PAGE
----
Two-headed baby has second surgery

An Egyptian baby girl has undergone a second surgery to extract excess fluid from her brain, a month after doctors removed a second attached head in a rare medical case.

    Doctors expect to remove Manar from a ventilator soon

    Ten-month-old Manar Magid had the operation because she developed hydrocephalus, a condition in which fluid accumulates in the cerebral ventricles causing convulsions and an enlargement of the skull, one of her doctors said on Sunday.

     

    A valve was planted in her brain in a one-hour operation on Friday that managed to stop her convulsions, Nasif Hifnawy, head of paediatrics at Benha Children's hospital north of Cairo, said.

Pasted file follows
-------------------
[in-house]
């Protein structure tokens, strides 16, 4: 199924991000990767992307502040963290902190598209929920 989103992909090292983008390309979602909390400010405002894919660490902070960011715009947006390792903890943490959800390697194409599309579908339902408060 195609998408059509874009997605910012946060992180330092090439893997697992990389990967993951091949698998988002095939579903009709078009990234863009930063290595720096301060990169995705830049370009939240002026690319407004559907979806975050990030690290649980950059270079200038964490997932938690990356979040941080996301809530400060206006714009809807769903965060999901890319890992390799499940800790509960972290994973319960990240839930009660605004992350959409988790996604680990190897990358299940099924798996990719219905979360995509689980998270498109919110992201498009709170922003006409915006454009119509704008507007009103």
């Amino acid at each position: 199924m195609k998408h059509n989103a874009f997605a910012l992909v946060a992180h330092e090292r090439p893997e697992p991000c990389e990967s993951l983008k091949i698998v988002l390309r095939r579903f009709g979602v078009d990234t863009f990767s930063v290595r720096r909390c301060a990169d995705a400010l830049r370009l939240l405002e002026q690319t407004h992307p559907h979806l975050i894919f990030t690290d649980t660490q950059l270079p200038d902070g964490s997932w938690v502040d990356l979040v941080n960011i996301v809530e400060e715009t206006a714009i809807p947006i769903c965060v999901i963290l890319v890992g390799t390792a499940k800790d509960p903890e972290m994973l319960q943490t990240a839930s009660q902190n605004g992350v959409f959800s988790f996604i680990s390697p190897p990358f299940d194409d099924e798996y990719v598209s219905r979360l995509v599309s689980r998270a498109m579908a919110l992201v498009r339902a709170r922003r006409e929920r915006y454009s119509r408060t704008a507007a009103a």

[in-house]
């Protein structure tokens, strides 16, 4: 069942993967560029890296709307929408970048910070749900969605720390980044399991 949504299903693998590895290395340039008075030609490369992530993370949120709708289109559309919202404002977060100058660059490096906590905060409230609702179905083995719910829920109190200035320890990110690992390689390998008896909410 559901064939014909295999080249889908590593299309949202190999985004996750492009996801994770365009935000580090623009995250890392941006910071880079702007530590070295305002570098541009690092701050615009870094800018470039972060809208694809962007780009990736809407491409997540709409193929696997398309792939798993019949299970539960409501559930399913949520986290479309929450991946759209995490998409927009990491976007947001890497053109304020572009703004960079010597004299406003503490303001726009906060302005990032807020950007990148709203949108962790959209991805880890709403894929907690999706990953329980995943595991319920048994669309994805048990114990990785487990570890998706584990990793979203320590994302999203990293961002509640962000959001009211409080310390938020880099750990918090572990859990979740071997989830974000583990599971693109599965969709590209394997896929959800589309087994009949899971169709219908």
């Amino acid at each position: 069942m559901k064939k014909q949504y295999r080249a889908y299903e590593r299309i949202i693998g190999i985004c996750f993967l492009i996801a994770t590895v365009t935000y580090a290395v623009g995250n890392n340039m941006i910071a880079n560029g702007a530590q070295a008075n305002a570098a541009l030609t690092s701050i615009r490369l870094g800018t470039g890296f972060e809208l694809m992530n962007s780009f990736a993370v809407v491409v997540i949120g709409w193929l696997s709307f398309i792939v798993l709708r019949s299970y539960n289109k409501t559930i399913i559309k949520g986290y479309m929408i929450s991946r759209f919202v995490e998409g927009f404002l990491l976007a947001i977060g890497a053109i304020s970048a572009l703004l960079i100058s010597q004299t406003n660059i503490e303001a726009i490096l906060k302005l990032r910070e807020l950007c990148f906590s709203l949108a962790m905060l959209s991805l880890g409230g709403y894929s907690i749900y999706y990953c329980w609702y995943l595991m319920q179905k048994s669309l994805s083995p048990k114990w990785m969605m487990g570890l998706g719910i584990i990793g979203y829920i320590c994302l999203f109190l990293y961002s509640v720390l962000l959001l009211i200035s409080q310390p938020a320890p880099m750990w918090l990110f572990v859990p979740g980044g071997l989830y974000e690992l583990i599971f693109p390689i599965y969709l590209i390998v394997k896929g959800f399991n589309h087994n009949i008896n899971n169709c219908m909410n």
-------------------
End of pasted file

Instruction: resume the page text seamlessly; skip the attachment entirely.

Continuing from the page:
"Manar's case is now stable with normal heartbeat, blood pressure, enzyme level and reflex actions," he added. 

     

    She remains in intensive care at the hospital but doctors expect to remove her from a ventilator on Monday or Tuesday.

    Rare disease

    Doctors have said Manar's case is extremely rare and her survival of the operation was a big achievement in itself.

     

    She was born attached skull-to-skull to the head of an undeveloped twin, a very rare birth defect known as craniopagus parasiticus.

    The condition occurs when an embryo begins to split into identical twins but does not complete the process.

    SOURCE: Reuters


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